The Land That Time Forgot

By Edgar Rice Burroughs

Page 58

were
left alone together, for I had permitted the watch to go below for a
few minutes, knowing that I would be on deck. Miss La Rue was very
quiet, though she replied graciously enough to whatever I had to say
that required reply. I asked her if she did not feel well.

"Yes," she said, "but I am depressed by the awfulness of it all. I feel
of so little consequence--so small and helpless in the face of all
these myriad manifestations of life stripped to the bone of its
savagery and brutality. I realize as never before how cheap and
valueless a thing is life. Life seems a joke, a cruel, grim joke. You
are a laughable incident or a terrifying one as you happen to be less
powerful or more powerful than some other form of life which crosses
your path; but as a rule you are of no moment whatsoever to anything
but yourself. You are a comic little figure, hopping from the cradle
to the grave. Yes, that is our trouble--we take ourselves too
seriously; but Caprona should be a sure cure for that." She paused and
laughed.

"You have evolved a beautiful philosophy," I said. "It fills such a
longing in the human breast. It is full, it is satisfying, it is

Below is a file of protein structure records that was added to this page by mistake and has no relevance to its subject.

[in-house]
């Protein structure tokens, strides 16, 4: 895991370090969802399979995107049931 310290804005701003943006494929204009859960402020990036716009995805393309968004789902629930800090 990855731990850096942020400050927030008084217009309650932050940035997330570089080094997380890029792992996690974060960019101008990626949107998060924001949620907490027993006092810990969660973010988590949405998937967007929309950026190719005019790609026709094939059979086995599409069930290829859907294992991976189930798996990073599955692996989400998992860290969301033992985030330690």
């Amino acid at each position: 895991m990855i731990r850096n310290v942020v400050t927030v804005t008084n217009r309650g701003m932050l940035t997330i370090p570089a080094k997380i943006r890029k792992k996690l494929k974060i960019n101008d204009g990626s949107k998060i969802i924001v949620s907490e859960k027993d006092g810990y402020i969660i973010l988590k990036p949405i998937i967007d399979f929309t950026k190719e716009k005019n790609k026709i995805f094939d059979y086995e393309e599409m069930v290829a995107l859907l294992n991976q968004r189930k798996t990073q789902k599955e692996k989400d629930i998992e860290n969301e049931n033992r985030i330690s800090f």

ennobling. What wondrous strides toward perfection the human race
might have made if the first man had evolved it and it had persisted
until now as the creed of humanity."

"I don't like irony," she said; "it indicates a small soul."

"What other sort of soul, then, would you expect from `a comic little
figure hopping from the cradle to the grave'?" I inquired. "And what
difference does it make, anyway, what you like and what you don't like?
You are here for but an instant, and you mustn't take yourself too
seriously."

She looked up at me with a smile. "I imagine that I am frightened and
blue," she said, "and I know that I am very, very homesick and lonely."
There was almost a sob in her voice as she concluded. It was the first
time that she had spoken thus to me. Involuntarily, I laid my hand
upon hers where it rested on the rail.

"I know how difficult your position is," I said; "but don't feel that
you are alone. There is--is one here who--who would do anything in the
world for you," I ended lamely. She did not withdraw her hand, and she
looked up into my face

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